Notice of Inventory Completion: American Museum of Natural History, New York, NY, 78459-78461 [E6-22343]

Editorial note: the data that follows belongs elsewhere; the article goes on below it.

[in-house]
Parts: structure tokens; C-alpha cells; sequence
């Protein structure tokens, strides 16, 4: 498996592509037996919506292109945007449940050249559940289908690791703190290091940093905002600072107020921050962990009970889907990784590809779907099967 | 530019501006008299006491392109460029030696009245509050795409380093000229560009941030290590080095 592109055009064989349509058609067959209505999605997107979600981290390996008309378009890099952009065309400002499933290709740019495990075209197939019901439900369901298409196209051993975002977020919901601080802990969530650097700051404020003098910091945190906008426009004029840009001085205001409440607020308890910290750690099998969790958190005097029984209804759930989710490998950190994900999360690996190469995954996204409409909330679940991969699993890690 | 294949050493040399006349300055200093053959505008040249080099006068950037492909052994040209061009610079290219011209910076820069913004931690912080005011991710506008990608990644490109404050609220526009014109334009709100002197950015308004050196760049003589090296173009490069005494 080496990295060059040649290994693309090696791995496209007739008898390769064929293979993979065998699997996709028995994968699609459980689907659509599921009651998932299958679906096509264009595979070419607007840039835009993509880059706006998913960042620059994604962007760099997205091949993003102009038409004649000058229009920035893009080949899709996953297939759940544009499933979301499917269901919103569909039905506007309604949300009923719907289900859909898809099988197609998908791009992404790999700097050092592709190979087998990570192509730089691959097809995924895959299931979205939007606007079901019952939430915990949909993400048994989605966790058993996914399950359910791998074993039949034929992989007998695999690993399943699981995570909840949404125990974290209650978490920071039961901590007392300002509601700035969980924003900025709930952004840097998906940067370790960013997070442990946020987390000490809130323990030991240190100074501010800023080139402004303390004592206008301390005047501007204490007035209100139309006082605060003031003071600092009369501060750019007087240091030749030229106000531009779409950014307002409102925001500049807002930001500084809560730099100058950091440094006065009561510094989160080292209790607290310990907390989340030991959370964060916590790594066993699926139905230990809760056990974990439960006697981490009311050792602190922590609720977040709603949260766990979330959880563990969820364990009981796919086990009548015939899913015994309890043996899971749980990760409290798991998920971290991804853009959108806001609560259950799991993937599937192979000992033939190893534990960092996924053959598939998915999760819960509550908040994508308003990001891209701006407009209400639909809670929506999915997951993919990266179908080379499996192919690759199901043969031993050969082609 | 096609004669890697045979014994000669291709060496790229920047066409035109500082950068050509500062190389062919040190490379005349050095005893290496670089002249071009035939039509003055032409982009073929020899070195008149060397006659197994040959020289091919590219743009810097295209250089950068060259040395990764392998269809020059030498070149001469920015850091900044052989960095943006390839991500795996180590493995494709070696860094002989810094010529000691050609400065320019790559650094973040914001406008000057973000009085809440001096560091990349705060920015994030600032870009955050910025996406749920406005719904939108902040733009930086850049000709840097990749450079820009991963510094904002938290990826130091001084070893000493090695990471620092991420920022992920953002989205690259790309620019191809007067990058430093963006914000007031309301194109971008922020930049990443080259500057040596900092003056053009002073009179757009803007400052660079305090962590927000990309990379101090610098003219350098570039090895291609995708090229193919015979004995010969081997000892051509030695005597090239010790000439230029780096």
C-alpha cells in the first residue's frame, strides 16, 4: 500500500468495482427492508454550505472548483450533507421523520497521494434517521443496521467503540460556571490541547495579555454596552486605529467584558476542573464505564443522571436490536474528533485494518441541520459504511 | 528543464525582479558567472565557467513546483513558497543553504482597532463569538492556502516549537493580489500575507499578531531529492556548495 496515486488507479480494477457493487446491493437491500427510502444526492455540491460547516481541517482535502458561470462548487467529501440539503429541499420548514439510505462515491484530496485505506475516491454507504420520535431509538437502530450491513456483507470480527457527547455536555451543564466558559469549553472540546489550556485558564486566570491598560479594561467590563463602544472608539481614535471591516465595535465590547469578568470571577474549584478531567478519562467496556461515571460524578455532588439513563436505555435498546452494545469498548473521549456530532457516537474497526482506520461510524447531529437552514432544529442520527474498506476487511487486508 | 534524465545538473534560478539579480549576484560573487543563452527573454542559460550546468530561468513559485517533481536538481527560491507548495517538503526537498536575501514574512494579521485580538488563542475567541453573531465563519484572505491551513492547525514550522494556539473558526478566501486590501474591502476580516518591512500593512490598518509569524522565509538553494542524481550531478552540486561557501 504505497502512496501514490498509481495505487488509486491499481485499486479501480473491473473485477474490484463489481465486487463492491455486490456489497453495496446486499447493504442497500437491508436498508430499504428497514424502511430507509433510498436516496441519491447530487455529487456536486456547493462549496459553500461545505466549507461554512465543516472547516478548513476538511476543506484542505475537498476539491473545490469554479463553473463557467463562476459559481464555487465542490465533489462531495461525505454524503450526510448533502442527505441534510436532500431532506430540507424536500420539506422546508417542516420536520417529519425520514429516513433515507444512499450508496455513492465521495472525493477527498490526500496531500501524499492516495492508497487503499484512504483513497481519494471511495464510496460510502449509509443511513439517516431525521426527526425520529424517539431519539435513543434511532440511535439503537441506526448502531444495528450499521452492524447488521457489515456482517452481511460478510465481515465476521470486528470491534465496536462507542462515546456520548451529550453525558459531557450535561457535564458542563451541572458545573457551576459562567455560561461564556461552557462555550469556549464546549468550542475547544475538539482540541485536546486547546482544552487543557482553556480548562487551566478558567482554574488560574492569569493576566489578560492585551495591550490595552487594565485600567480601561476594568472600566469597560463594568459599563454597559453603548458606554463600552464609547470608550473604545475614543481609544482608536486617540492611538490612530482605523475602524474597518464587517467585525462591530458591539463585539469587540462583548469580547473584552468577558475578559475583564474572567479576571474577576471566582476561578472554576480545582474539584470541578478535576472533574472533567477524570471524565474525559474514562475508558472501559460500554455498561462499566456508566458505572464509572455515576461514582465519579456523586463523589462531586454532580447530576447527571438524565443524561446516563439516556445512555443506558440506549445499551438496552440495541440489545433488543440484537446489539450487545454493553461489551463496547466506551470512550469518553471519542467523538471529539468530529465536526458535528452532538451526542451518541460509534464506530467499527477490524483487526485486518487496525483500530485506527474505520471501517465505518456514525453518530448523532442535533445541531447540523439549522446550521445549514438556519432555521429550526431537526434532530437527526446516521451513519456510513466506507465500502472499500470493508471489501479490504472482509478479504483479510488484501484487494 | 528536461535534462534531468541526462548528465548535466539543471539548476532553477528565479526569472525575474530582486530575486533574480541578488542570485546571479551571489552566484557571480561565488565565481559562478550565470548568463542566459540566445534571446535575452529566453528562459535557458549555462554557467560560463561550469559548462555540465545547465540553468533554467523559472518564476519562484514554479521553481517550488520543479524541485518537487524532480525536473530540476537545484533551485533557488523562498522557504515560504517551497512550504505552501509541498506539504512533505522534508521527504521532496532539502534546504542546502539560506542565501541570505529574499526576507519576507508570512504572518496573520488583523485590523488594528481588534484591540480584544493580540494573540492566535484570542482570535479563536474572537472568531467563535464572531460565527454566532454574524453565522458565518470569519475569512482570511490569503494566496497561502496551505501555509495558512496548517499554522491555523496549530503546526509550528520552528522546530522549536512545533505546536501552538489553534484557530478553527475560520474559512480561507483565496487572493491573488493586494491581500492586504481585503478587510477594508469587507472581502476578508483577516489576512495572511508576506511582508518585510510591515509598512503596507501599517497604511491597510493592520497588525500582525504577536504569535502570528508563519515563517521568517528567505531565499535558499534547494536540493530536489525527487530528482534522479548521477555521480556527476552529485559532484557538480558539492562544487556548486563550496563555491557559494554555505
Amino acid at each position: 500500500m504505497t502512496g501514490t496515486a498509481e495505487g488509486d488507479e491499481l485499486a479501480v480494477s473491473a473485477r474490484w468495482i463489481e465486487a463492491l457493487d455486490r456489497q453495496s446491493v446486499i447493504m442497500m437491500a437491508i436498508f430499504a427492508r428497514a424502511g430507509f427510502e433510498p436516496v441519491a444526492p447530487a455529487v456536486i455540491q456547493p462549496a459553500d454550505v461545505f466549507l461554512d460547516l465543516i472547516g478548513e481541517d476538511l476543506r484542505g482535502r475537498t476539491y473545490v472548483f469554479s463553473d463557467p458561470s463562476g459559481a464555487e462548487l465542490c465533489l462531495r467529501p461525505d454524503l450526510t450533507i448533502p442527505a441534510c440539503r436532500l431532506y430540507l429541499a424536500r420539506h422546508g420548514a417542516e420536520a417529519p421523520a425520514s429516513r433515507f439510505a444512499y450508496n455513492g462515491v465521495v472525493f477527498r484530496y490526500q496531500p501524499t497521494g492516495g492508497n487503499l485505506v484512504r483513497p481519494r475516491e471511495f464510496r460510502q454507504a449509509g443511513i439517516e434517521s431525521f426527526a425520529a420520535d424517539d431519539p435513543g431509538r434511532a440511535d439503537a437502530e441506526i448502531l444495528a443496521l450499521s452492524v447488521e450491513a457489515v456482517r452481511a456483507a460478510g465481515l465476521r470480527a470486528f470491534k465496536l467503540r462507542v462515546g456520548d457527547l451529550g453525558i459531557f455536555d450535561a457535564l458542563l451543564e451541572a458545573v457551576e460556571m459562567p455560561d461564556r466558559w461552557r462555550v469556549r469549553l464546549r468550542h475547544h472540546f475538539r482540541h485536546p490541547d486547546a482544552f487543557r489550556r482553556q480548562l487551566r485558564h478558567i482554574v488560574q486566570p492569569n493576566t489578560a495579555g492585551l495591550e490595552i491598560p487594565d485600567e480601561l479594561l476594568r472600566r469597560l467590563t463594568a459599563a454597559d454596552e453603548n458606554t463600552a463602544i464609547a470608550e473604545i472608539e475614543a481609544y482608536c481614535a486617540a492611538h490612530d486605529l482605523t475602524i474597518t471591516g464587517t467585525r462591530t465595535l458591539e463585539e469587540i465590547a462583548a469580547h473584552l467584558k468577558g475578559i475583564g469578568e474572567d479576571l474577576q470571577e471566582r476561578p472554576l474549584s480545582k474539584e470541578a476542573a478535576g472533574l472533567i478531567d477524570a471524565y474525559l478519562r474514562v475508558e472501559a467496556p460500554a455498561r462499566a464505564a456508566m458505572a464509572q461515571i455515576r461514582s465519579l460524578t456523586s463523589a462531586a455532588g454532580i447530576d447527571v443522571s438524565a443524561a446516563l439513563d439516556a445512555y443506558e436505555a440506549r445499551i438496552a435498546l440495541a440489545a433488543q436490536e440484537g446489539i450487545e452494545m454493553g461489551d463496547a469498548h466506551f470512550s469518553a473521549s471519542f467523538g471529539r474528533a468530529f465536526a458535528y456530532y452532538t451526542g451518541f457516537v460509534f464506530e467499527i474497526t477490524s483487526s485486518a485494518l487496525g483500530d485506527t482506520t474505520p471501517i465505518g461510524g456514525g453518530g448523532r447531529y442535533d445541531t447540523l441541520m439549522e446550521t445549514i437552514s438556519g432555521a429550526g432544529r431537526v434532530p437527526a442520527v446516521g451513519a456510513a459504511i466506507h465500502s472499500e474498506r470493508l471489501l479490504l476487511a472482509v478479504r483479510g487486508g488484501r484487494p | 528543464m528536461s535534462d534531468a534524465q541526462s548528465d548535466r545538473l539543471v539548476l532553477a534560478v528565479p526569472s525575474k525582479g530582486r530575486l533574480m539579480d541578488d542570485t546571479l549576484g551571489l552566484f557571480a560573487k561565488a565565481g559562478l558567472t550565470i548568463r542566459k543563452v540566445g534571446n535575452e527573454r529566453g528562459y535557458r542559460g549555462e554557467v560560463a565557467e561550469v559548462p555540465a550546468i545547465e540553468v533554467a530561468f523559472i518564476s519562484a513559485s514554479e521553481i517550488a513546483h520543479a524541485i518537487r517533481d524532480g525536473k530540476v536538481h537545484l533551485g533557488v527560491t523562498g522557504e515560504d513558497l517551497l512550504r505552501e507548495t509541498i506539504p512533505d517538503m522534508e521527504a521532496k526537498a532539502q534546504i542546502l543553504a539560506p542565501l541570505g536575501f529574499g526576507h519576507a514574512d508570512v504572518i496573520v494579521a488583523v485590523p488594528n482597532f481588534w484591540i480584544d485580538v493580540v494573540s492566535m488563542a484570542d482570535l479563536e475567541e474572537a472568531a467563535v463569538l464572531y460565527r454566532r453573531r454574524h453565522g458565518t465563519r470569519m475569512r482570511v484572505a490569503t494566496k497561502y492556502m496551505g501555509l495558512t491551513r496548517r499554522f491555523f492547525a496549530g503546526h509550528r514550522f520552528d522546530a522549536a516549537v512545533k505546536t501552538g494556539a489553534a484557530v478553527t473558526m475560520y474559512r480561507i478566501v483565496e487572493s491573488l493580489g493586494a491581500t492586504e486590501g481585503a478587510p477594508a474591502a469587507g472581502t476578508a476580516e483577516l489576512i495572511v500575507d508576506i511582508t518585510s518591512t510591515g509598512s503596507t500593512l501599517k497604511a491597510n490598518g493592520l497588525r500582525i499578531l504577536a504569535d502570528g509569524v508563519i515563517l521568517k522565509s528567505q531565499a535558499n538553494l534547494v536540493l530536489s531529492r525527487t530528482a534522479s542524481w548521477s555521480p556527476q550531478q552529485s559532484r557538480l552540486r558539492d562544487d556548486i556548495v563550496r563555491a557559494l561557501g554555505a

Download as PDF Federal Register / Vol. 71, No. 250 / Friday, December 29, 2006 / Notices pwalker on PROD1PC69 with NOTICES subjective analysis of the information provided, which often includes copies of rare documents and photographs. Much of the information is submitted in electronic format, but at the present time, it is not practicable to gather all of the required information electronically. Descriptive of respondents: The affected publics are State, tribal, and local governments, Federal agencies, businesses, non-profit organizations, and individuals throughout the United States. Nominations to the Network are voluntary. Estimated average annual number of respondents: 70. Estimated average annual number of responses: 70. Estimated average burden hours per response: 15. Estimated frequency of response: once per respondent. Estimated annual reporting burden: 1050 hours. There were no public comments received as a result of publishing in theFederal Register a 60-day notice [published October 12, 2006 (71 FR 60180)] of intention to renew clearance of this information collection. Comments from seven respondents were collected from a small sample of present and potential applicants to the program. Three comments regarded making downloading the form from our Web site earlier. With applicants, we address this problem by sending the form electronically. upon request. One comment regarded the complexity of requirements and instructions; we address this issue by electronically sending a sample or samples of successful applications to potential applicants when they inform use of their intent to apply. The comments from the public outreach did not affect our estimate of the public burden. The public now has a second opportunity to comment. Comments are invited on (1) The need for the information including whether the information has practical utility; (2) the accuracy of this reporting burden estimate; (3) ways to enhance the quality, utility, and clarity of the information to be collected on respondents, including the use of automated collection techniques of other forms of information technology. All comments will become a matter of public record. Doris Lowery, NPS Information Collection Clearance Officer, Washington Administrative Program Center. [FR Doc. 06–9946 Filed 12–27–06; 11:52 am] BILLING CODE 4312–52–M VerDate Aug<31>2005 18:15 Dec 28, 2006 Jkt 211001 DEPARTMENT OF THE INTERIOR National Park Service 30-Day Notice of Submission to OMB of Request for Extension of Information Collection Number 1024– 0026; Opportunity for Public Comment National Park Service, Interior. Notice of submission to OMB and request for comments. AGENCY: ACTION: SUMMARY: Under the Provisions of the Paperwork Reduction Act of 1995 (Pub. L. 104–13, 44 U.S.C. 3507) and 5 CFR part 1320 Reporting and Recordkeeping Requirements, the National Park Service (NPS) is submitting to the Office of Management and Budget (OMB) a request for extension of three (3) information collection forms and relevant NPS regulations currently approved under OMB control number 1024–0026 that are associated with permits pertaining to special public uses of NPS-managed lands. DATES: Public comments on this request must be received by January 29, 2007 to be assured of consideration. ADDRESSES: Send comments to the Desk Officer for the Interior Department, OMB Office of Information and Regulatory Affairs, via facsimile to 202– 395–6566, or by e-mail to OIRA_DOCKET@omb.eop.gov. Please send a copy of your comments to Leonard Stowe, National Park Service, 1849 C Street, NW. (2605), Washington, DC 20240 or by e-mail to Leonard_Stowe@nps.gov. Lee Dickinson, Special Park Uses Program Manager, National Park Service at 202– 513–7092 or by e-mail at Lee_Dickinson@nps.gov. Copies of the permit application forms may be obtained from the Internet at: http:// www.nps.gov/policy/DOrders/ Permitforms.pdf. FOR FURTHER INFORMATION CONTACT: Under NPS regulations, the information gathered is used to determined the presence or absence of derogation of the resource and allow the park manager to make a valued judgment as to whether or not to allow the requested permit. The uses considered under these permit applications generally include but are not limited to special events, filming and photography, and grazing in parks where such activity is authorized by law. (1) Title: Special Park Use Applications (Portions of 36 CFR 1–7, 3, 20, 34). (2) NPS Form Numbers: 10–930, 10– 931, 10–932. SUPPLEMENTARY INFORMATION: PO 00000 Frm 00065 Fmt 4703 Sfmt 4703 78459 (3) OMB Control Number: 1024–0026. (4) Current Expiration Date: December 31, 2006. (5) Type of Request: Extension of currently approved collection. (6) Description of Applicants: Individuals, not-for-profit institutions, for-profit business. (7) Estimated Annual Number of Applicants: 18,600. (8) Estimated Annual Number of Submissions: 18,600. (9) Estimated Total Annual Burden: 11,150 hours. (10) Non-hour cost of $50 per submission for filing fee. Public comments were received a during a 60-day public comment period (71 FR 61069) that closed December 18, 2006. One commenter requested a copy of the entire Information Collection Request associated with the FR notice. The second commenter requested that information on the types of activities permitted through special park use permits be available to the public. No changes were made to the information collection renewal request as a result of these comments. The public has a second opportunity to submit comments at this time, as to: (1) Whether the collection of information is necessary for the proper performance of the functions of the bureau, including whether the information will have practical utility; (2) The accuracy of the bureau’s estimate of the burden of the collection of information, including the validity of the methodology and assumptions used; (3) The quality, utility, and clarity of the information to be collected; and (4) How to minimize the burden of the collection of information on those who are to respond, including the use of appropriate automated electronic, mechanical, or other forms of information technology. All comments will become a matter of public record. Davis Lowery Acting NPS Information Collection Clearance Officer. [FR Doc. 06–9947 Filed 12–27–06; 8:45 am] BILLING CODE 4312–52–M DEPARTMENT OF THE INTERIOR National Park Service Notice of Inventory Completion: American Museum of Natural History, New York, NY National Park Service, Interior. Notice. AGENCY: ACTION: Notice is here given in accordance with the Native American Graves E:\FR\FM\29DEN1.SGM 29DEN1 pwalker on PROD1PC69 with NOTICES 78460 Federal Register / Vol. 71, No. 250 / Friday, December 29, 2006 / Notices Protection and Repatriation Act (NAGPRA), 25 U.S.C. 3003, of the completion of an inventory of human remains and associated funerary objects in the possession of the American Museum of Natural History, New York, NY. The human remains and associated funerary objects were collected from Bronx County, Kings County, New York County, Queens County, and Westchester County, NY. This notice is published as part of the National Park Service’s administrative responsibilities under NAGPRA, 25 U.S.C. 3003 (d)(3). The determinations in this notice are the sole responsibility of the museum, institution, or Federal agency that has control of the Native American human remains and associated funerary objects. The National Park Service is not responsible for the determinations in this notice. A detailed assessment of the human remains was made by American Museum of Natural History professional staff in consultation with representatives of the Delaware Nation, Oklahoma; Delaware Tribe of Indians, Oklahoma (now part of the Cherokee Nation, Oklahoma); and Stockbridge Munsee Community, Wisconsin. In 1898, human remains representing a minimum of seven individuals were collected by Raymond M. Harrington from Croton Neck, Croton-on-Hudson, Westchester County, NY. In 1899, the human remains were acquired by the museum as a gift from William R. Warren. No known individuals were identified. The 20 associated funerary objects are 2 oyster shells, 14 paintstone fragments, 3 chert pebbles, and 1 clay smoking pipe, which dates to the late 17th or early 18th century and is apparently of British manufacture. The individuals have been identified as Native American based on the presence of items of Native American manufacture. Flexed burials and the relative scarcity of funerary objects are consistent with Late Woodland period burial practices. Geographic location is consistent with the traditional and postcontact territory of the ‘‘Kitchawonck,’’ a Munsee Delaware Indian group. In 1899, human remains representing a minimum of four individuals were collected by M. Raymond Harrington from the south shore of Le Roy Bay, Pelham Bay Park, Bronx County, NY, during an expedition sponsored by the American Museum of Natural History. No known individuals were identified. The 14 associated funerary objects are 4 shell pieces, 5 stone chips, 2 pottery sherds, 1 stone scraper, 1 mica ornament, and 1 piece of elk bone. VerDate Aug<31>2005 18:15 Dec 28, 2006 Jkt 211001 The individuals have been identified as Native American based on the presence of a large Native American habitation site and the presence of items of Native American manufacture. The human remains recovered from the Le Roy Bay site are considered to date to the Late Woodland period (after A.D. 1100). Geographic location is consistent with the traditional and post-contact territory of the Munsee Delaware Indian groups. In 1899, human remains representing a minimum of one individual were collected by M. Raymond Harrington from a shell-filled pit on the Ryder property, Avenue U vicinity, Marine Park, Kings County, NY, during an American Museum of Natural History expedition. The American Museum of Natural History acquired the human remains and associated funerary objects later that same year as part of this expedition. No known individual was identified. The approximately 192 associated funerary objects are 1 pipe bowl, 10 shells, 2 bone tools, 10 pottery fragments, 12 stone chips, 1 piece of crab claw, 6 turtle shell fragments, and a minimum of 150 animal bones. The individual has been identified as Native American based on the mode of burial and the presence of items of Native American manufacture. Based on the literature and the burial context, the human remains are considered to date to the Late Woodland period (after A.D. 1100). Geographic location is consistent with the traditional and postcontact territory of the Munsee Delaware Indian groups. Possibly in 1900, human remains representing a minimum of one individual were collected by M. Raymond Harrington, from a camp burial site at Avenue U and Ryder’s Pond, Marine Park, Kings County, NY. The museum acquired the human remains in 1900 as a gift from Mr. Putnam, who supported Mr. Harrington’s expeditions. No known individual was identified. The 111 associated funerary objects are 1 pipe stem; 2 sinkers; 32 animal, bird, fish, and turtle bones; 5 stone tools; 1 bone tool; and 70 hickory shells and charcoal fragments. The individual has been identified as Native American based on presence of a Native American occupation site and the presence of items of Native American manufacture. Based on the literature and the burial context, the human remains are considered to date to the Late Woodland period (after A.D. 1100). Geographic location is consistent with the traditional and postcontact territory of the Munsee Delaware Indian groups. PO 00000 Frm 00066 Fmt 4703 Sfmt 4703 In 1907, human remains representing a minimum of one individual were collected by Reginald P. Bolton and W.L. Calver from a shell pit in Corbet’s Garden, 160 feet west of the west side of Cooper Street, 220 feet south of Hawthorne Street, Inwood, New York County, NY. The American Museum of Natural History purchased the human remains and associated funerary objects from Mr. Bolton in 1910. No known individual was identified. The 194 associated funerary objects are 77 shell fragments, 32 pottery fragments, and 85 sturgeon scale fragments. The individual has been identified as Native American based on the mode of burial and the presence of items of Native American manufacture. Based on the literature and the burial context, the human remains are considered to date to the Late Woodland period (after A.D. 1100). Geographic location is consistent with the traditional and postcontact territory of the Munsee Delaware Indian groups. In 1907 and 1908, human remains representing a minimum of 14 individuals were collected by Reginald P. Bolton and W.L. Carver from Seaman Avenue, Inwood, New York County, NY. The human remains were purchased by the museum in 1910. No known individuals were identified. The 35 associated funerary objects are 32 oyster shells, 1 stone, 1 pottery fragment, and 1 stone point. The individuals have been identified as Native American based on the presence of a native shell refuse heap and the presence of items of Native American manufacture. The site from which the human remains were collected has been identified as a Late Woodland to early contact period site. Based on the literature, the burial context of the human remains, and the lack of associated items from the Historic period, the human remains are considered to date to the Late Woodland period (after A.D. 1100). Geographic location is consistent with the traditional and postcontact territory of the Munsee Delaware Indian groups. In 1939, human remains representing a minimum of two individuals were collected by Ralph Solecki from a shell pit at the head of Hawtree Creek, an arm of Jamaica Bay, Aquaduct, Queens County, NY. The American Museum of Natural History received the human remains from Mr. Solecki as a gift in 1947. No known individuals were identified. The two associated funerary objects are one oyster shell and one pottery fragment. The individuals have been identified as Native American based on the mode of burial and the presence of an item of E:\FR\FM\29DEN1.SGM 29DEN1 pwalker on PROD1PC69 with NOTICES Federal Register / Vol. 71, No. 250 / Friday, December 29, 2006 / Notices Native American manufacture. Based on the literature and the burial context of the human remains, the human remains are considered to date to the Late Woodland period (after A.D. 1100). Geographic location is consistent with the traditional and postcontact territory of the Munsee Delaware Indian groups. In the late 1950s, human remains representing a minimum of 29 individuals were collected by Mr. E.J. Kaeser from an ossuary at the Archery Range site, Pelham Bay Park, Bronx County, NY. The American Museum of Natural History received the human remains from Mr. Kaeser as a gift in 1967. No known individuals were identified. No associated funerary objects are present. The individuals have been identified as Native American based on the mode of burial and the presence of items of Native American manufacture that are listed in the field notes but which are not part of the museum’s collection. Based on the literature and the burial context of the human remains in an ossuary mixed with shell midden located on a knoll overlooking Pelham Bay, the human remains are considered to date to the Late Woodland period (after A.D. 1100). Geographic location is consistent with the traditional and postcontact territory of the Munsee Delaware Indian groups. Officials of the American Museum of Natural History have determined that, pursuant to 25 U.S.C. 3001 (9–10), the human remains described above represent the physical remains of a minimum of 59 individuals of Native American ancestry. Officials of the American Museum of Natural History have also determined that, pursuant to 25 U.S.C. 3001 (3)(A), the approximately 568 objects described above are reasonably believed to have been placed with or near individual human remains at the time of death or later as part of the death rite or ceremony. Lastly, officials of the American Museum of Natural History have determined that, pursuant to 25 U.S.C. 3001 (2), there is a relationship of shared group identity that can be reasonably traced between the Native American human remains and associated funerary objects and the Cherokee Nation, Oklahoma; Delaware Nation, Oklahoma; and StockbridgeMunsee Community, Wisconsin. A cultural affiliation determination with the Delaware Tribe of Indians, Oklahoma was made prior to the tribe’s change in status. Representatives of any other Indian tribe that believes itself to be culturally affiliated with the human remains and associated funerary objects should contact Nell Murphy, Director of VerDate Aug<31>2005 18:15 Dec 28, 2006 Jkt 211001 Cultural Resources, American Museum of Natural History, Central Park West at 79th Street, New York, NY 10024– 5192,telephone (212) 769–5837, before January 29, 2007. Repatriation of the human remains and associated funerary objects to the Cherokee Nation, Oklahoma; Delaware Nation, Oklahoma; and Stockbridge-Munsee Community, Wisconsin may proceed after that date if no additional claimants come forward. The American Museum of Natural History is responsible for notifying the Cherokee Nation, Oklahoma; Delaware Nation, Oklahoma; and StockbridgeMunsee Community, Wisconsin that this notice has been published. Dated: November 24, 2006. Sherry Hutt, Manager National NAGPRA Program [FR Doc. E6–22343 Filed 12–28–06; 8:45 am] BILLING CODE 4312–50–S DEPARTMENT OF THE INTERIOR National Park Service Notice of Intent to Repatriate Cultural Items: U.S. Department of Defense, Army Corps of Engineers, Portland District, Portland, OR and Confederated Tribes of the Umatilla Reservation, Oregon National Park Service, Interior. Notice. AGENCY: ACTION: Notice is here given in accordance with the Native American Graves Protection and Repatriation Act (NAGPRA), 25 U.S.C. 3005, of the intent to repatriate cultural items in the possession of the Confederated Tribes of the Umatilla Reservation, Oregon, and in the control of the U.S. Department of Defense, Army Corps of Engineers, Portland District, Portland, OR, that meet the definition of ‘‘unassociated funerary objects’’ under 25 U.S.C. 3001. This notice is published as part of the National Park Service’s administrative responsibilities under NAGPRA, 25 U.S.C. 3003 (d)(3). The determinations in this notice are the sole responsibility of the museum, institution, or Federal agency that has control of the cultural items. The National Park Service is not responsible for the determinations in this notice. Between 1948 and 1986, the Old Town Umatilla Townsite (35 UM 1/35 UM 35) underwent various and extensive excavations by multiple entities. Since 1976, the human remains and funerary objects have undergone multiple re-interments and repatriations to the Confederated Tribes of the PO 00000 Frm 00067 Fmt 4703 Sfmt 4703 78461 Umatilla Reservation, Oregon. In 2005, a bag was located in collections labeled as being removed from the Old Town Umatilla Townsite cemetery area, Umatilla County, OR. The 19 unassociated funerary objects are 1 harpoon point, 1 utilized flake, 1 bone awl, 5 projectile points, 1 projectile point fragment, 1 knife, 1 knife fragment, 1 metal rod, 1 pounding stone, 2 uniface choppers, 1 flake, 1 fishbone, 1 charcoal, and 1 shell. The human remains with which the cultural items were originally associated were previously published in a Notice of Inventory Completion in the Federal Register on April 25, 2003, (FR Doc 03– 10029, pages 20406–20407), and were physically repatriated to the Confederated Tribes of the Umatilla Reservation, Oregon on June 13, 2003. Since the human remains are no longer in the control of the Army Corps of Engineers, Portland District, the cultural items in this notice meet the definition of unassociated funerary objects under NAGPRA. On February 21, 2006 the tribe submitted a claim to the Army Corps of Engineers, Portland District for the newly discovered unassociated funerary items. The Old Town Umatilla site was first occupied in 470 B.C. and is considered to be a prehistoric and historic Umatilla village. The site served as a major winter village of the Umatilla Indians during late prehistoric times, and includes a cemetery that dates from approximately 500 B.C. to A.D. 1700. The site lies within the traditional lands of the present-day Confederated Tribes of the Umatilla Reservation, Oregon. Officials of the Army Corps of Engineers, Portland District have determined that, pursuant to 25 U.S.C. 3001 (3)(B), the 19 cultural items described above are reasonably believed to have been placed with or near individual human remains at the time of death or later as part of the death rite or ceremony and are believed, by a preponderance of the evidence, to have been removed from a specific burial site of a Native American individual. Officials of the Army Corps of Engineers, Portland District also have determined that, pursuant to 25 U.S.C. 3001 (2), there is a relationship of shared group identity that can be reasonably traced between the unassociated funerary objects and the Confederated Tribes of the Umatilla Reservation, Oregon. Representatives of any other Indian tribe that believes itself to be culturally affiliated with the unassociated funerary objects should contact Mr. Robert Willis, U.S. Army Corps of Engineers, Portland District, P.O. Box 2946, E:\FR\FM\29DEN1.SGM 29DEN1